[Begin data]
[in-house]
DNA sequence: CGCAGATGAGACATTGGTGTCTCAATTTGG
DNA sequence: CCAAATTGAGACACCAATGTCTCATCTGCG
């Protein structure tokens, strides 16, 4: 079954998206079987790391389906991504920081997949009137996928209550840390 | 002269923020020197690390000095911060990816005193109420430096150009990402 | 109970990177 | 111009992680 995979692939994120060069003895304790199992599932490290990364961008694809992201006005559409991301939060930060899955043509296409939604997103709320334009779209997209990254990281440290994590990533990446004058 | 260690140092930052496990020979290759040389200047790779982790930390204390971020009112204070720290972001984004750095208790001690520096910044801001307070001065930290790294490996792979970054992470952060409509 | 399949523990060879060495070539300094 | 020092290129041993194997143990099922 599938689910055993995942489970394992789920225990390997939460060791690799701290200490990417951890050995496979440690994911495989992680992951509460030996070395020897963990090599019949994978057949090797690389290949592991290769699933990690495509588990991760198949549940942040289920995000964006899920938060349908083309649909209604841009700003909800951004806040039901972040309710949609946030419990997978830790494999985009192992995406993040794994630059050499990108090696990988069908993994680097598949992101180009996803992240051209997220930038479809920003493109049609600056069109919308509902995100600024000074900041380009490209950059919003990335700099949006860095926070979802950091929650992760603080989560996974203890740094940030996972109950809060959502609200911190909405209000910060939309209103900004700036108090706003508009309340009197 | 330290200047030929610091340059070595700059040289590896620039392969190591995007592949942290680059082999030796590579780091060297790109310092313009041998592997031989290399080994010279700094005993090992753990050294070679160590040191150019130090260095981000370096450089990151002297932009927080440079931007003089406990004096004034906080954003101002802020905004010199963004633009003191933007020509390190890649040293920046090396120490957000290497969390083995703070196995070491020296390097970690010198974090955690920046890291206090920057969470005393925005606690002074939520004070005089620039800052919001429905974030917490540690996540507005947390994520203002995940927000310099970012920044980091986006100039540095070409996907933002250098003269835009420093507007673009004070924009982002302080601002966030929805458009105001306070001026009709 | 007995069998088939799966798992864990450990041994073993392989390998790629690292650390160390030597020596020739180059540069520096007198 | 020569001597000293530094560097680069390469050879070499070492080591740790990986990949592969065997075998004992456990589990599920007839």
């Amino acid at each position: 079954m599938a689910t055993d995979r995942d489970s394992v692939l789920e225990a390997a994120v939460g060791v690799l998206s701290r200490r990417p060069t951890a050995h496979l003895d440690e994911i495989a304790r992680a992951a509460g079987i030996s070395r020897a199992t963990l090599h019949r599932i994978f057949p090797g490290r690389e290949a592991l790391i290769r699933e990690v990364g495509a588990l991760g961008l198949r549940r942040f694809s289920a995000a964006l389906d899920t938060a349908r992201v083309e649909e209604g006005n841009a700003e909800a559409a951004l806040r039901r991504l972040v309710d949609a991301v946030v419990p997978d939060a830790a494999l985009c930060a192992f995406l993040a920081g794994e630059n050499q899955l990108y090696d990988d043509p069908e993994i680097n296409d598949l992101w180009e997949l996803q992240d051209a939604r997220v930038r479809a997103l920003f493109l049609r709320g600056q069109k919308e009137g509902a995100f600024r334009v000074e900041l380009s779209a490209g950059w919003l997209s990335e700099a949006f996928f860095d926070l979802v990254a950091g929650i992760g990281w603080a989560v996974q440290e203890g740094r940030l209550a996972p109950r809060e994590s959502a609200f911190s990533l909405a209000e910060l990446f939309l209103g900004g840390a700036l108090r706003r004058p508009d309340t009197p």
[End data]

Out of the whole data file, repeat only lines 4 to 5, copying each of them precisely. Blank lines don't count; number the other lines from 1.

């Protein structure tokens, strides 16, 4: 079954998206079987790391389906991504920081997949009137996928209550840390 | 002269923020020197690390000095911060990816005193109420430096150009990402 | 109970990177 | 111009992680 995979692939994120060069003895304790199992599932490290990364961008694809992201006005559409991301939060930060899955043509296409939604997103709320334009779209997209990254990281440290994590990533990446004058 | 260690140092930052496990020979290759040389200047790779982790930390204390971020009112204070720290972001984004750095208790001690520096910044801001307070001065930290790294490996792979970054992470952060409509 | 399949523990060879060495070539300094 | 020092290129041993194997143990099922 599938689910055993995942489970394992789920225990390997939460060791690799701290200490990417951890050995496979440690994911495989992680992951509460030996070395020897963990090599019949994978057949090797690389290949592991290769699933990690495509588990991760198949549940942040289920995000964006899920938060349908083309649909209604841009700003909800951004806040039901972040309710949609946030419990997978830790494999985009192992995406993040794994630059050499990108090696990988069908993994680097598949992101180009996803992240051209997220930038479809920003493109049609600056069109919308509902995100600024000074900041380009490209950059919003990335700099949006860095926070979802950091929650992760603080989560996974203890740094940030996972109950809060959502609200911190909405209000910060939309209103900004700036108090706003508009309340009197 | 330290200047030929610091340059070595700059040289590896620039392969190591995007592949942290680059082999030796590579780091060297790109310092313009041998592997031989290399080994010279700094005993090992753990050294070679160590040191150019130090260095981000370096450089990151002297932009927080440079931007003089406990004096004034906080954003101002802020905004010199963004633009003191933007020509390190890649040293920046090396120490957000290497969390083995703070196995070491020296390097970690010198974090955690920046890291206090920057969470005393925005606690002074939520004070005089620039800052919001429905974030917490540690996540507005947390994520203002995940927000310099970012920044980091986006100039540095070409996907933002250098003269835009420093507007673009004070924009982002302080601002966030929805458009105001306070001026009709 | 007995069998088939799966798992864990450990041994073993392989390998790629690292650390160390030597020596020739180059540069520096007198 | 020569001597000293530094560097680069390469050879070499070492080591740790990986990949592969065997075998004992456990589990599920007839």
């Amino acid at each position: 079954m599938a689910t055993d995979r995942d489970s394992v692939l789920e225990a390997a994120v939460g060791v690799l998206s701290r200490r990417p060069t951890a050995h496979l003895d440690e994911i495989a304790r992680a992951a509460g079987i030996s070395r020897a199992t963990l090599h019949r599932i994978f057949p090797g490290r690389e290949a592991l790391i290769r699933e990690v990364g495509a588990l991760g961008l198949r549940r942040f694809s289920a995000a964006l389906d899920t938060a349908r992201v083309e649909e209604g006005n841009a700003e909800a559409a951004l806040r039901r991504l972040v309710d949609a991301v946030v419990p997978d939060a830790a494999l985009c930060a192992f995406l993040a920081g794994e630059n050499q899955l990108y090696d990988d043509p069908e993994i680097n296409d598949l992101w180009e997949l996803q992240d051209a939604r997220v930038r479809a997103l920003f493109l049609r709320g600056q069109k919308e009137g509902a995100f600024r334009v000074e900041l380009s779209a490209g950059w919003l997209s990335e700099a949006f996928f860095d926070l979802v990254a950091g929650i992760g990281w603080a989560v996974q440290e203890g740094r940030l209550a996972p109950r809060e994590s959502a609200f911190s990533l909405a209000e910060l990446f939309l209103g900004g840390a700036l108090r706003r004058p508009d309340t009197p």